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ARTICLE: Political views influence how individuals perceive partisan news media brands

How do people‚Äôs political ideology affect perceptions of news media brand personality? Danny D. E. Kim of the University of Pennsylvania, analysed 588 survey responses in the US across the dimensions of aggression, heroism and warmth. Political ideology has little impact with regard to mainstream media, the author found. However, there were significant differences for … Continued

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ARTICLE: Hard news pictures engage younger audience

What kind of photojournalism is best at engaging the audience? T.J. Thomson and Keith Greenwood, both of University of Missouri, investigated the question through a Q method study with 30 American Instagram users. Thomson and Greenwood selected 16 Instagram accounts of established news organisations and photojournalists. They then selected the three most well-received images from … Continued

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ARTICLE: Solutions journalism will leave readers feeling less anxious

When writing about problems, journalists should also include information on solutions, Karen McIntyre, of Virginia Commonwealth University, writes. McIntyre conducted an experiment with 110 American college students. First the participants were asked to estimate their current mood. Then they proceeded to read versions of two problem-focused news articles, after which the participants were surveyed again. … Continued

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ARTICLE: Who re-tweets clickbait links on Twitter?

Who forwards “clickbait” links on Twitter, and how do those Twitter messages differ from “non-clickbait” tweets? Abhijnan Chakraborty, Rajdeep Sarkar, Ayushi Mrigen and Niloy Ganguly, all of Indian Institute of Technology Kharagpur, studied the questions by analysing millions of tweets and re-tweets. The team started with 12 media organisations present on Twitter. This included both … Continued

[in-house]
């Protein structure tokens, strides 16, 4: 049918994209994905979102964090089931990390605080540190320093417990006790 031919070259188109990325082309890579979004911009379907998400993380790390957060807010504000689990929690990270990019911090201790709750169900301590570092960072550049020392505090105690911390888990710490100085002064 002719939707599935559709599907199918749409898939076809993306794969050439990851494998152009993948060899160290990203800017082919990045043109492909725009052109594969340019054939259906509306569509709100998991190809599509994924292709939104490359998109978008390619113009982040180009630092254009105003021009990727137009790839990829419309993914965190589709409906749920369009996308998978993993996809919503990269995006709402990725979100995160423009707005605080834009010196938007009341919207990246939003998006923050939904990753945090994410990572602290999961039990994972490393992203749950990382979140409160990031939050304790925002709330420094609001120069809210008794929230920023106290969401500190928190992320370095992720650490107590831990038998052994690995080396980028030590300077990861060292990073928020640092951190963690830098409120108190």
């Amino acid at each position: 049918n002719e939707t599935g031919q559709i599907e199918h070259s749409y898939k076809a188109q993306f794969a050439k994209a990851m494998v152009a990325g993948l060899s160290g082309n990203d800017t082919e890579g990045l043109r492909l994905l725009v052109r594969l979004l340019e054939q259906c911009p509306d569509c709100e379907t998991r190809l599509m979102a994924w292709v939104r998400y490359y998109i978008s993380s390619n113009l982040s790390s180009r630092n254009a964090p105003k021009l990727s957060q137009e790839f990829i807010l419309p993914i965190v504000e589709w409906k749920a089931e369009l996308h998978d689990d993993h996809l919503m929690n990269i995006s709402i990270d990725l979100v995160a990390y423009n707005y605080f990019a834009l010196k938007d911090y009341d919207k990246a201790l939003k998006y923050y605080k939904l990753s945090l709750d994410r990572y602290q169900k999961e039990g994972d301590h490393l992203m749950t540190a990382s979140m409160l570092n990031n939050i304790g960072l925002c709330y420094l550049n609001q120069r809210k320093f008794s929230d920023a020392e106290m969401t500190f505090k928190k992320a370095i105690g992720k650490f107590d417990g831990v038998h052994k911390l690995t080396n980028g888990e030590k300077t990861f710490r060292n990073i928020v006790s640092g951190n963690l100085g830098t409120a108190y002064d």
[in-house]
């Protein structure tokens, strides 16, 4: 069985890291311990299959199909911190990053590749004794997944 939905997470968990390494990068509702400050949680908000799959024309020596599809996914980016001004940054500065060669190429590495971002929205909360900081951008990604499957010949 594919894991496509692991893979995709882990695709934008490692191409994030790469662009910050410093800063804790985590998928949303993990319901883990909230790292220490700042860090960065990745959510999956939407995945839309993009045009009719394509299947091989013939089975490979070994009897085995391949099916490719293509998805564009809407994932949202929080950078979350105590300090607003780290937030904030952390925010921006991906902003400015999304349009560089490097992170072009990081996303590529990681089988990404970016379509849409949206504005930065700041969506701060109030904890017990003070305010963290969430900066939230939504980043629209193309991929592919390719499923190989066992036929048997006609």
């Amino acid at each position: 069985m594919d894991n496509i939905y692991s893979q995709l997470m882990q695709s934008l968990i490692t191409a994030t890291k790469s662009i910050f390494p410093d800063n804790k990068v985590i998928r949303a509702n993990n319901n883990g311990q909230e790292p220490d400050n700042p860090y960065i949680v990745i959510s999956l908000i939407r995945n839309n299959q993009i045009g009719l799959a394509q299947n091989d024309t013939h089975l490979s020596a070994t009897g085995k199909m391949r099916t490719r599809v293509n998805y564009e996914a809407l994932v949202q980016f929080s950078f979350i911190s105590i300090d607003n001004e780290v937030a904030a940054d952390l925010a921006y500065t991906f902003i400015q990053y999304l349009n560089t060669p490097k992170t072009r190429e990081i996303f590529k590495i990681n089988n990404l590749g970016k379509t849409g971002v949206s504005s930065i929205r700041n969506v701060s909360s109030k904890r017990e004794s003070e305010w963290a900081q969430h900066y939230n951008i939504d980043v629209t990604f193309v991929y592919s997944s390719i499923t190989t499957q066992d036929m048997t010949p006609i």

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REPORT: Segmenting news subscribers by mindsets

Identifying news subscriber personas gives publishers a new way of thinking about their audience, writes Tran Ha, of American Press Institute, in a new report. As a part of their Media Insight Project, the institute conducted in-depth interviews with 15 people who represent different extremes in news subscription behavior. Based on these interviews, the authors … Continued

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ARTICLE: British readers spend more time with newspapers in print than online

Even though newspaper circulations have been falling and news are consumed more via smartphones, readers still spend much more time with newspapers’ print versions than with their websites and apps, a study finds. Neil Thurman of LMU Munich and City, University of London, and Richard Fletcher of the University of Oxford, compared time spent with … Continued

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ARTICLE: Negative comments undermine news’ credibility

If online news articles are accompanied by negative comments, the readers will find the articles less credible, T Franklin Waddell, of University of Florida, discovered. Waddell conducted an online experiment with 289 Americans, who were exposed to a news story about heroin addiction. In the experiment participants viewed the same news article, but under eight … Continued